This paper describes the opto-mechanical design of a large instrument for sub-mm, SCUBA-2, to be commissioned at JCMT. The scientific requirements, specially the large fov and the constraints of the telescope mechanical structure, lead to a complex optical design using freeform aluminium mirrors . The mechanical design is also challenging with large modules to be mounted and aligned in the telescope as well as the cryogenic instrument containing the mirrors, the filters, the dichroics and the detector modules. The cryogenic isostatic mounting, the structural and thermal designs are presented. This includes details of the fabrication of the structure and design of a shutter mechanism for operation at 4K. The results of the first AIV cool-down are also presented.
The SCUBA-2 instrument is a new wide-field imager under development for the James Clerk Maxwell Telescope on Mauna Kea in Hawaii and due to be operational in 2006. The instrument has two separate focal planes and is designed to observe simultaneously at wavelengths of 450 and 850μm. The instrument cryostat will weigh around 2500kg and has a volume of approximately 2.4x1.8x2.0m. The two detector arrays are operated at ~100mK and are surrounded by a cold enclosure at ~1K. Both the arrays and cold enclosure are cooled by a novel, liquid cryogen-free dilution refrigerator. To reduce the thermal background on the arrays to a minimum the main optics structure, weighing in excess of 450kg, must be cooled to less than 15K. A pair of low vibration pulse tube coolers are used to cool this structure and a radiation shield at ~60K. This paper describes the cryo-mechanical design of SCUBA-2 and discusses some of the issues and techniques needed to both cool the instrument within a reasonable timescale, and operate it in the required temperature regime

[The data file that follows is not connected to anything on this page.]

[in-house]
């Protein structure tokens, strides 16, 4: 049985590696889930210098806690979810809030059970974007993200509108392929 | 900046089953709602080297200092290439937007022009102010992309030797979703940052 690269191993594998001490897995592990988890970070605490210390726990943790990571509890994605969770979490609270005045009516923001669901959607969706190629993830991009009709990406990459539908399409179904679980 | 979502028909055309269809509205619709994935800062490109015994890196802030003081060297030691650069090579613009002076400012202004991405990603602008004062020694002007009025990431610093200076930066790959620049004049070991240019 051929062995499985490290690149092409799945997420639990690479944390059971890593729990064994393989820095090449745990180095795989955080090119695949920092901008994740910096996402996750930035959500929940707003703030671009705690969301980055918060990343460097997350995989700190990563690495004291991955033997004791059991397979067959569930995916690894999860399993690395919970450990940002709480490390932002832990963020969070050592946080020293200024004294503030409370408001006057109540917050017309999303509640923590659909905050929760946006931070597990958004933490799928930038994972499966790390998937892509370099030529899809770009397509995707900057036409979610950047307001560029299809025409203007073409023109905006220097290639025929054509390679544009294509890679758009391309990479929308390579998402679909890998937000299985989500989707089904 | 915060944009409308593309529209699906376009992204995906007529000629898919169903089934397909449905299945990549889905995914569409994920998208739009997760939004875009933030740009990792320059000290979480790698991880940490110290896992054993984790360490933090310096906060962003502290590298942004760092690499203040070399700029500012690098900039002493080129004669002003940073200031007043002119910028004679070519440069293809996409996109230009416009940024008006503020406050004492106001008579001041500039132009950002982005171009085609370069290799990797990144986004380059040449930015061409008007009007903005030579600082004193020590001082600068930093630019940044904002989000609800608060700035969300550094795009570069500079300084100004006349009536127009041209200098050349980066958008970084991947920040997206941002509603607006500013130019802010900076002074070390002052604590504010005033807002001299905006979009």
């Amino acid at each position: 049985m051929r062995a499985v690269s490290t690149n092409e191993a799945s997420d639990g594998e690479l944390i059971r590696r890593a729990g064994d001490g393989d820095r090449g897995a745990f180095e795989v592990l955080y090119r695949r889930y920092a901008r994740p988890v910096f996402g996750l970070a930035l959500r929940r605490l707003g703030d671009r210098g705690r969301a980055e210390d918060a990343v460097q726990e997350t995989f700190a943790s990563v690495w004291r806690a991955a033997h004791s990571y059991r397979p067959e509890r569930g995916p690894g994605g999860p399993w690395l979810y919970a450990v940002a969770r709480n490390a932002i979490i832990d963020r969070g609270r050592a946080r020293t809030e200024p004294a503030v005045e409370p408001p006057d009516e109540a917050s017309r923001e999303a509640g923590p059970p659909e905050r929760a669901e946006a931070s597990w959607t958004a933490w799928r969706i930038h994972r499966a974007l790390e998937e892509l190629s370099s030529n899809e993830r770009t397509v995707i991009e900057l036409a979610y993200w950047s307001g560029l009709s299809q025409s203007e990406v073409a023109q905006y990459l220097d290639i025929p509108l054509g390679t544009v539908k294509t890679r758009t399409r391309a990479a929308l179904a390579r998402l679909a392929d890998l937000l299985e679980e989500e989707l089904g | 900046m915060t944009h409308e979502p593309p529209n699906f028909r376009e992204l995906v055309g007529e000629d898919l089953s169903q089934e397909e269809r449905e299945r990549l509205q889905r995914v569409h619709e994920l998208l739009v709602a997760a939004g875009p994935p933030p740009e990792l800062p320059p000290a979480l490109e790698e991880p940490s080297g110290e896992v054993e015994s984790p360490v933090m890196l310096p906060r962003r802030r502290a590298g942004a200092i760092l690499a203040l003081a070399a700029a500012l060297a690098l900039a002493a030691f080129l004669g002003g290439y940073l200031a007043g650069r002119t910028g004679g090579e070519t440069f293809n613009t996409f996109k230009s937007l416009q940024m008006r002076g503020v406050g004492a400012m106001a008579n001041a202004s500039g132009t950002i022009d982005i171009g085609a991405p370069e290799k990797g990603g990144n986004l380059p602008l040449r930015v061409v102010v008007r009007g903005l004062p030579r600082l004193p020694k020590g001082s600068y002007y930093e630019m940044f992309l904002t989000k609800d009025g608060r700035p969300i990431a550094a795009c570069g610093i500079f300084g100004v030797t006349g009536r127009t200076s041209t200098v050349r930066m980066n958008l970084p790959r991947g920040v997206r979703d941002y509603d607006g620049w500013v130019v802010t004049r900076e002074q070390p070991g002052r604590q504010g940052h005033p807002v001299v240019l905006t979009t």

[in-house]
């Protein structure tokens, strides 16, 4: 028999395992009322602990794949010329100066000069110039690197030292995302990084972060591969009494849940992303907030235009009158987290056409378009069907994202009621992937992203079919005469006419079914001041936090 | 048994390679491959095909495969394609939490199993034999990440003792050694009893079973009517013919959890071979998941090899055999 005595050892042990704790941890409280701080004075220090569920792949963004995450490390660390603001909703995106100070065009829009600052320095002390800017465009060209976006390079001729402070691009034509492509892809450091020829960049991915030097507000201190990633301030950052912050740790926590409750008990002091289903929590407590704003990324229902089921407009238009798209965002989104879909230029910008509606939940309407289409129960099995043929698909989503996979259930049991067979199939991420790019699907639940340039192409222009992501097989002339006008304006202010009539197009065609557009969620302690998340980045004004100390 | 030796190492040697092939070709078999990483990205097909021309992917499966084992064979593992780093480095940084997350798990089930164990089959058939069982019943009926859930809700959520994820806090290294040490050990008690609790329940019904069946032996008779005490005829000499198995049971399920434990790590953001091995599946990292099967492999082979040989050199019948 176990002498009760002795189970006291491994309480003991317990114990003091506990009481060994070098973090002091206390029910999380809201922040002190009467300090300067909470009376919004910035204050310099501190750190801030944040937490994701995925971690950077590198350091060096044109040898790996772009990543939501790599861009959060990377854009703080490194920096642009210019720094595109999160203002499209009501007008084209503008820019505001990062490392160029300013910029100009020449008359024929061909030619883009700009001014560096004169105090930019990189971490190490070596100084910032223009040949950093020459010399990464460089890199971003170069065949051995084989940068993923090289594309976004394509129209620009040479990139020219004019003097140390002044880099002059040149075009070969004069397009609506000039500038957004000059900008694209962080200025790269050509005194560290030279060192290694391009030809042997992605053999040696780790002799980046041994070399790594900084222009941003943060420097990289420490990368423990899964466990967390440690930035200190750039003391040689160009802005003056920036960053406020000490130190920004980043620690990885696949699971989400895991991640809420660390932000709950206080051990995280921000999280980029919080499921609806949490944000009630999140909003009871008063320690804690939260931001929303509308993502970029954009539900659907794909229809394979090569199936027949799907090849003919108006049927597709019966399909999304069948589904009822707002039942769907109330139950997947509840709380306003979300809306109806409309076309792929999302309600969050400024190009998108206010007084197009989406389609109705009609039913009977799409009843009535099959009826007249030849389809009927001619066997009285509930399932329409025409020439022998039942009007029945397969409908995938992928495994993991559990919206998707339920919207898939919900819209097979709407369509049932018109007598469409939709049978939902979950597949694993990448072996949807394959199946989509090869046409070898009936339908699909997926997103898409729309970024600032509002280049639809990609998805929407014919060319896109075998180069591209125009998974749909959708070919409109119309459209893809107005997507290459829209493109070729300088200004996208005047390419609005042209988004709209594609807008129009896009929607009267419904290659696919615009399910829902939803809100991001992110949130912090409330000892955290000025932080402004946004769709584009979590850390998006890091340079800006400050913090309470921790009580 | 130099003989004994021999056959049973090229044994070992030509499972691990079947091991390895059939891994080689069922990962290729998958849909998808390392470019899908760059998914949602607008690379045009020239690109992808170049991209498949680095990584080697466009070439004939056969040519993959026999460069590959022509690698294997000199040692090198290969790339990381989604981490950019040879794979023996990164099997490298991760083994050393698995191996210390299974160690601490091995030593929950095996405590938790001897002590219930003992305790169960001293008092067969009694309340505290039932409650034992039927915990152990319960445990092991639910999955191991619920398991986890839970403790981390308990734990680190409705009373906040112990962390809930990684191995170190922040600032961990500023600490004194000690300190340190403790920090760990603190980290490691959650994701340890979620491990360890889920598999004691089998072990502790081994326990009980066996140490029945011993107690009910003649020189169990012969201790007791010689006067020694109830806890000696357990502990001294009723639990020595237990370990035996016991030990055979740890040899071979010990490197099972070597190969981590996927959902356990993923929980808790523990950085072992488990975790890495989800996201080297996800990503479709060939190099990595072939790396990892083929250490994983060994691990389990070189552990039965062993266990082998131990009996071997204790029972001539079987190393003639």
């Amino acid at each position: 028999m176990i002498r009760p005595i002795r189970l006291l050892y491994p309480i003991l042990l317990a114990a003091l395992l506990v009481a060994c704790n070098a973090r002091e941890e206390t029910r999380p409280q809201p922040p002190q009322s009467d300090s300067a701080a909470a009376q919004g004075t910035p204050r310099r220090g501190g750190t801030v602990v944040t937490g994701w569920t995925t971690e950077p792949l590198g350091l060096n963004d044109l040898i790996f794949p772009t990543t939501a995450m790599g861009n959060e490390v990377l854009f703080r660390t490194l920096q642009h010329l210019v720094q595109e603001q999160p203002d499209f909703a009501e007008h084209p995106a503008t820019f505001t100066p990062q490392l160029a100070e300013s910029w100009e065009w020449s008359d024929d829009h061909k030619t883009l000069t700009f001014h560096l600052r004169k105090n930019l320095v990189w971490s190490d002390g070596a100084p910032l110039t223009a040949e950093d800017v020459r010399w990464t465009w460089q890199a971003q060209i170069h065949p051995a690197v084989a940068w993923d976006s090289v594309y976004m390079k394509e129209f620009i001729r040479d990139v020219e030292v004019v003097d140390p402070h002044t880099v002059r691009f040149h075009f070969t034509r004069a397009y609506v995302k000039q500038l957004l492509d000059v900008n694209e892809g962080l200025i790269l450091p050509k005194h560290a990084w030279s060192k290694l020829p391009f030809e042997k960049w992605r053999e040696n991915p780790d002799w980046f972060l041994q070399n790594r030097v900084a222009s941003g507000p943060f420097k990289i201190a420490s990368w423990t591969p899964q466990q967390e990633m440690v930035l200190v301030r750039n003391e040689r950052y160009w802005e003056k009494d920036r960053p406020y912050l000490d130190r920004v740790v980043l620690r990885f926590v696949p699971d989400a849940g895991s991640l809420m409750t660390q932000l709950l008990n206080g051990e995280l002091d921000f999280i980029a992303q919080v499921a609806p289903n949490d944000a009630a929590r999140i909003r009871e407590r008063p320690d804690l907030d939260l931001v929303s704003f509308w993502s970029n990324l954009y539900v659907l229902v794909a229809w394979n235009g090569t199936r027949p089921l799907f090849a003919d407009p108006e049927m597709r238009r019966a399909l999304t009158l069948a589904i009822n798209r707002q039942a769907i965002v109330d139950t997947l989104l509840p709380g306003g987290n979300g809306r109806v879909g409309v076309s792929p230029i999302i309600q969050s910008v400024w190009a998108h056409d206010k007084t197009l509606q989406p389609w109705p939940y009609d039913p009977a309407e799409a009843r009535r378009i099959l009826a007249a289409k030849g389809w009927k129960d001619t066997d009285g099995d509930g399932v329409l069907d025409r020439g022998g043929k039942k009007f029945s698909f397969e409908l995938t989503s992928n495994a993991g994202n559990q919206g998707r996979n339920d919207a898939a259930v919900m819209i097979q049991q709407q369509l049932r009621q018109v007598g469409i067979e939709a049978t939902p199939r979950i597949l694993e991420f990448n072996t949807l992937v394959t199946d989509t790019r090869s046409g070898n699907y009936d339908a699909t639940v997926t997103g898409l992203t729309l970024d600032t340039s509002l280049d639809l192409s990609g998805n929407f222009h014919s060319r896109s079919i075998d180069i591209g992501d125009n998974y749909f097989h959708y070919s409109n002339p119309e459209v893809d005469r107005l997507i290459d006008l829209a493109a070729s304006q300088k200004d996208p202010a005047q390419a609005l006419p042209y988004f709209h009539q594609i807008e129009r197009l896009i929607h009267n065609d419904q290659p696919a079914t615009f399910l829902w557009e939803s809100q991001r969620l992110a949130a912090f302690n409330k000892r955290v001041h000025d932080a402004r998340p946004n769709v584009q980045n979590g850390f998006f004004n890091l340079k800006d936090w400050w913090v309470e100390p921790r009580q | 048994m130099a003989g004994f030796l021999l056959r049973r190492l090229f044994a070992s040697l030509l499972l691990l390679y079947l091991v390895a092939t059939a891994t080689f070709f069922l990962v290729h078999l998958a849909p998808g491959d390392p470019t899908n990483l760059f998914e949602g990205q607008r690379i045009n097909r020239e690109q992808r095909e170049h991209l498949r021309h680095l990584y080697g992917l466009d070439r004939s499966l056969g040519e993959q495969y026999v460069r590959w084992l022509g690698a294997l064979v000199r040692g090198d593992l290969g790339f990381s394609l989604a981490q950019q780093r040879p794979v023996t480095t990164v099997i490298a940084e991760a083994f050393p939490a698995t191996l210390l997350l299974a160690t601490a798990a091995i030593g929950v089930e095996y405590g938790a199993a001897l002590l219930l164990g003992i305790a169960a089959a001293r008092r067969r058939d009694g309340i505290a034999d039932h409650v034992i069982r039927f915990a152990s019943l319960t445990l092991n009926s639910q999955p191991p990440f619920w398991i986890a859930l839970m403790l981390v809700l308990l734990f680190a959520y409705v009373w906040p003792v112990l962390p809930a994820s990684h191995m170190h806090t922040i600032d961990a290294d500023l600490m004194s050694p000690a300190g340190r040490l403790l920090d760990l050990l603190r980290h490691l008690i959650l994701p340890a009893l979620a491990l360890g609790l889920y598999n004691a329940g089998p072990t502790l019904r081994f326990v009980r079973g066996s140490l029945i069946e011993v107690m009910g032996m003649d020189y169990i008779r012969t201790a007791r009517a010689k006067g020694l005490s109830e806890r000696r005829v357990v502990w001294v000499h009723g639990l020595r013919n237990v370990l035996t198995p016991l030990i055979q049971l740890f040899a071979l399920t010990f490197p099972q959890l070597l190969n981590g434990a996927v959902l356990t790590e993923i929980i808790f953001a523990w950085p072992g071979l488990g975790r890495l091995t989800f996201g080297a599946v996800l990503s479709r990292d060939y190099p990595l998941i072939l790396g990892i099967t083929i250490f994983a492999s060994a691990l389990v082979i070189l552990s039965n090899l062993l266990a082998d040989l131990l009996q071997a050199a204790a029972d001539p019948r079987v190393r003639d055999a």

SCUBA-2 is a second generation, wide-field submillimeter camera under development for the James Clerk Maxwell Telescope. With over 12,000 pixels, in two arrays, SCUBA-2 will map the submillimeter sky ~1000 times faster than the current SCUBA instrument to the same signal-to-noise. Many areas of astronomy will benefit from such a highly sensitive survey instrument: from studies of galaxy formation and evolution in the early Universe to understanding star and planet formation in our own Galaxy. Due to be operational in 2006, SCUBA-2 will also act as a "pathfinder" for the new generation of submillimeter interferometers (such as ALMA) by performing large-area surveys to an unprecedented depth. The challenge of developing the detectors and multiplexer is discussed in this paper.